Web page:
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walter 1212 26th February 2011 02:46 PM

Improving going upwind
Hello sufers!

I want to improve my knowledge about settings going upwind.

Although planing itīs hard going upwind. Which settings are possible (mast, boom).

Thanks a lot


Roger 26th February 2011 10:45 PM

Hi Walter,
When going upwind, planing on a shortboard, slalom board, or formula board, how you set the rig is
not the only thing you need to "set up".
For sailing upwind you need your sail fairly flat, the boom fairly high, but most of all you need to get the
side to side (roll axis) of your board set correctly so you go upwind on lift from your fin.
Having the correct fin can make a huge difference.
Tip your board very slightly lee rail down and really push with your back foot "across the top of the board"
and maybe even "pull" a little bit upwind with your fornt foot.
This will cant the fin over slightly so the upwind rail is very slightly higher than the downwind rail.
You will go upwind really well as you are using the "lift" from the fin to take you there.
If you have a small fin or a curvy wave type fin (made to be "loose" but not spin out) you will have to tip your board so the upwind rail is lower than the downwind rail and use the shape in the bottom of the board
to take you upwind.
Hope this helps,

Ken 28th February 2011 11:23 PM


To add to what Roger said:

Regarding the "side to side (roll axis)".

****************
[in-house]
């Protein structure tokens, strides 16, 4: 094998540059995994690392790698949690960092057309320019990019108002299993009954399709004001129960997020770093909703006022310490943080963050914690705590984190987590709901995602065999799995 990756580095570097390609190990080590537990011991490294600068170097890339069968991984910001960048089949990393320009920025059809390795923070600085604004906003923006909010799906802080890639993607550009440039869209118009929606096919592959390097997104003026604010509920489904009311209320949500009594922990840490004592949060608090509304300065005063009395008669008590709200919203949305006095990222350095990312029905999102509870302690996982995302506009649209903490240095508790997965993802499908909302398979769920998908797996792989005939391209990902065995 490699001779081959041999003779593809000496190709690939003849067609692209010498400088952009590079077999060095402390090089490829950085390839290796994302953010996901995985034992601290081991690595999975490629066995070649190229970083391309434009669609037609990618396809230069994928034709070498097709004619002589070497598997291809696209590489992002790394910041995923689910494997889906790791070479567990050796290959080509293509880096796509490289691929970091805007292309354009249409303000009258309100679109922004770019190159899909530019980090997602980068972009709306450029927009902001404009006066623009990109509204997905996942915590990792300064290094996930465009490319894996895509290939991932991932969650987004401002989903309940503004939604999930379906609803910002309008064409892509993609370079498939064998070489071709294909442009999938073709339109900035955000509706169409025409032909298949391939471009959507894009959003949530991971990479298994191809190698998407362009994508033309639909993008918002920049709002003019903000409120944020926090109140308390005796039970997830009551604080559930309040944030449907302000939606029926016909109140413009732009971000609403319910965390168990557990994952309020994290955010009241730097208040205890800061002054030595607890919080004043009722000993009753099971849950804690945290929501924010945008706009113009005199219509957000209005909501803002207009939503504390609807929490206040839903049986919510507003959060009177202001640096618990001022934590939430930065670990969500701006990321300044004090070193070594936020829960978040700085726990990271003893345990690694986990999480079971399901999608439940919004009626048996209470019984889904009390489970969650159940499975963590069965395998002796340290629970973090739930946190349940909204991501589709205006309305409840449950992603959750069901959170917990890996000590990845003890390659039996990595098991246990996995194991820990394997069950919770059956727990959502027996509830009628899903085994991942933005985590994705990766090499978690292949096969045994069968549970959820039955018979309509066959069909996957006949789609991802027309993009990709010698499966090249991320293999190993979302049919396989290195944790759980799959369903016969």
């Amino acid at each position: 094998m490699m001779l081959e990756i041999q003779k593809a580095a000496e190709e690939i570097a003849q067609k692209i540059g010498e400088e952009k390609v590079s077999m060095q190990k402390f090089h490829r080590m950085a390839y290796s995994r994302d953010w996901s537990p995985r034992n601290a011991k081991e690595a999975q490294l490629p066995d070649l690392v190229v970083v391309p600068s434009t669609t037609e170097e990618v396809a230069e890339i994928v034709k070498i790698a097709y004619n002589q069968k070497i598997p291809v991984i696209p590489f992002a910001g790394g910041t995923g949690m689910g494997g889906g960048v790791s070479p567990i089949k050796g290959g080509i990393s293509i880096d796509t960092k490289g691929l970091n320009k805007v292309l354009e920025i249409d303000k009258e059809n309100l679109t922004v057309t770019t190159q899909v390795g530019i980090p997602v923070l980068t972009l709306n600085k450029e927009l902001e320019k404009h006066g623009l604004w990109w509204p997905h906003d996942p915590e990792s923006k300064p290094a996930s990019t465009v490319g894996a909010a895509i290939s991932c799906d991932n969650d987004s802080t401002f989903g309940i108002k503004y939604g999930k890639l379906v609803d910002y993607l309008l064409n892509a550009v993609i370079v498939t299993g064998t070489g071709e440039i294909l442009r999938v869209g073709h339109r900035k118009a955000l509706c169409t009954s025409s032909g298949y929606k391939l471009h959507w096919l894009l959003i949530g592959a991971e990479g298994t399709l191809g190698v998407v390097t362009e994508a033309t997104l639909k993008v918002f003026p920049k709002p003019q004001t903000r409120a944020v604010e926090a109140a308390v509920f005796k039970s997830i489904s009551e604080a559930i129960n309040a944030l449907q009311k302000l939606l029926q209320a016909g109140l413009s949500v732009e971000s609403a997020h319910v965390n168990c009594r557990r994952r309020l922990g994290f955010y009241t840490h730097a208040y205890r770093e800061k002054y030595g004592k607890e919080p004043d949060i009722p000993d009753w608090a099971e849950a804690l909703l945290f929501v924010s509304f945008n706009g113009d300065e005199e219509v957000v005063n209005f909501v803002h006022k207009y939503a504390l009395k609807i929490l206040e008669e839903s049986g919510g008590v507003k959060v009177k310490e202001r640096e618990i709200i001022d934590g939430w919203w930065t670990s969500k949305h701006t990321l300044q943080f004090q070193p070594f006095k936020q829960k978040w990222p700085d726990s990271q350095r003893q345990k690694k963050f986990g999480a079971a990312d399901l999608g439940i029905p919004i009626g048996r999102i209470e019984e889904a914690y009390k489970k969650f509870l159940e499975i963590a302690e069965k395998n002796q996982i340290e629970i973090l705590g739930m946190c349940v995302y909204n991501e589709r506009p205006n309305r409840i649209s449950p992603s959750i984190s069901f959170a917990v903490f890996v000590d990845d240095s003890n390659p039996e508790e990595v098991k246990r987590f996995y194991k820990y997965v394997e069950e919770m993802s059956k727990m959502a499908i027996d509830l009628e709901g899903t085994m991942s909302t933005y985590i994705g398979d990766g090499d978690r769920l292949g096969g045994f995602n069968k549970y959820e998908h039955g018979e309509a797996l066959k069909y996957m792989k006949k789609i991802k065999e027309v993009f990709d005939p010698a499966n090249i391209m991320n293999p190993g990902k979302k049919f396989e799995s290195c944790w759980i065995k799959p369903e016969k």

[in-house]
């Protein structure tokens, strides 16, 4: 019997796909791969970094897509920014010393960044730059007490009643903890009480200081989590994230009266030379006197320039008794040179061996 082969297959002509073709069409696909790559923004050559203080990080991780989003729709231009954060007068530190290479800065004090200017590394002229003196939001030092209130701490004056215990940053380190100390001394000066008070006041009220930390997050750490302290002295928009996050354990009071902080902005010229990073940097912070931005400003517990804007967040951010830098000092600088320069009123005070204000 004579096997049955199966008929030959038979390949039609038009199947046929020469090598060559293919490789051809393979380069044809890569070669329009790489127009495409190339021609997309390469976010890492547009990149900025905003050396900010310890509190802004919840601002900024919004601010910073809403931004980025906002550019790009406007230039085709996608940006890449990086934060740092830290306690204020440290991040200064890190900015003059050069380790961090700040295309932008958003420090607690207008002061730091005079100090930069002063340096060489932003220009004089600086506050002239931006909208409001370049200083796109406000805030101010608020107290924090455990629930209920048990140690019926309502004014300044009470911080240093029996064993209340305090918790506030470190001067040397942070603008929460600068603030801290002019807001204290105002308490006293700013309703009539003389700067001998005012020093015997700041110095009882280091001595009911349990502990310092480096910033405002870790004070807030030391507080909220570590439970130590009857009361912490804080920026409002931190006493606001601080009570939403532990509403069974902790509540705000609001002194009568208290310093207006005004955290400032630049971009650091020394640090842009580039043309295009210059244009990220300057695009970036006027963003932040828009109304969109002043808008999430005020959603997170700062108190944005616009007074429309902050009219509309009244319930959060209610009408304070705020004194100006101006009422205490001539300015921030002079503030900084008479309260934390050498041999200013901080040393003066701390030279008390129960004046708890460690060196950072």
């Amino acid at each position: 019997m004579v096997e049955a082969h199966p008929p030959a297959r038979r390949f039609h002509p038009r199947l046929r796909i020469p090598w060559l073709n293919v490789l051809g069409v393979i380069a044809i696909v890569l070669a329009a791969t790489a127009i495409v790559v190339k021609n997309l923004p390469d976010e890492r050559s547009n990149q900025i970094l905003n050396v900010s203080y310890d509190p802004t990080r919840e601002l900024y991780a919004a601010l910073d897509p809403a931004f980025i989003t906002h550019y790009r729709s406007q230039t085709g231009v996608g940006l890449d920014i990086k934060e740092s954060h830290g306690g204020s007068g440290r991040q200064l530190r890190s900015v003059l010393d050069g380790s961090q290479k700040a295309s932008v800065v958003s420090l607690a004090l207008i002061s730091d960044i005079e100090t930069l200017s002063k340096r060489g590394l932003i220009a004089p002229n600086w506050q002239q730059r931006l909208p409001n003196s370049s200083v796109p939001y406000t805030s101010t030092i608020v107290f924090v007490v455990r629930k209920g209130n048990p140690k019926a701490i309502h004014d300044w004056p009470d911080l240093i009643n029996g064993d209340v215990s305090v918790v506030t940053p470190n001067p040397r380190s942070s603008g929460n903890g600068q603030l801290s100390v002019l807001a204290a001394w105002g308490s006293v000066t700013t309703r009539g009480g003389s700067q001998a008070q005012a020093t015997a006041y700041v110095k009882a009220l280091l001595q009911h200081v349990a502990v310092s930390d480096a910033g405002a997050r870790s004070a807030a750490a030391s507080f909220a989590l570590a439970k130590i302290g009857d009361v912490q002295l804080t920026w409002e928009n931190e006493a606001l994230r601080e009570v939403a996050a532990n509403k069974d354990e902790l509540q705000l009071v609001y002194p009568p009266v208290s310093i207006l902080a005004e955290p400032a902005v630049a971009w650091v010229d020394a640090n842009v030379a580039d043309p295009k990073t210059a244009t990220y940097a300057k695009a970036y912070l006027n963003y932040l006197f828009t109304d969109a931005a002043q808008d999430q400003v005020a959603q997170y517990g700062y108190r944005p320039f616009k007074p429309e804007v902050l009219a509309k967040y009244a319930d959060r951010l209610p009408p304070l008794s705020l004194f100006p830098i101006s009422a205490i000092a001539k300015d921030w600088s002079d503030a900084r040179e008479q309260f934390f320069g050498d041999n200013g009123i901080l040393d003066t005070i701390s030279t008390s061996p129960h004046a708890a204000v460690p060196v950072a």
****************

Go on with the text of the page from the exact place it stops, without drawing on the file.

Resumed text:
1. As Roger said, the fin size will make a difference on how you "roll" the board.

2. However, speed is the most important point. Regardless of fin size or lift, it you don't have much speed (slow plane), you may still need to "tip your board so the upwind rail is lower" to get upwind. If you have really good power and speed (regardless of fins size), then "tip your board very slightly, lee rail down".

I think the key to going to windward on short boards is speed, and most novice and intermediate sailors aren't comfortable with the speed necessary to "ride the fin" and raise the windward rail. It takes time and practice to discover how this works, but you will be surprised at how well you can go upwind on a small board.

Anytime you think you have good speed, try to head upwind by sheeting in a little and pressing with the toes on the back foot to roll the lee side down. Do it for short bursts to get a feel of "riding the fin". You will know when you are getting it right since 3/4 of the board will be out of the water. If you immediately slow down and begin stalling, you don't have enough speed. If you point too high into the wind, you will stall no matter how much speed and power you have, so it takes practice to find the point where you maximize your upwind performance without stalling the board.

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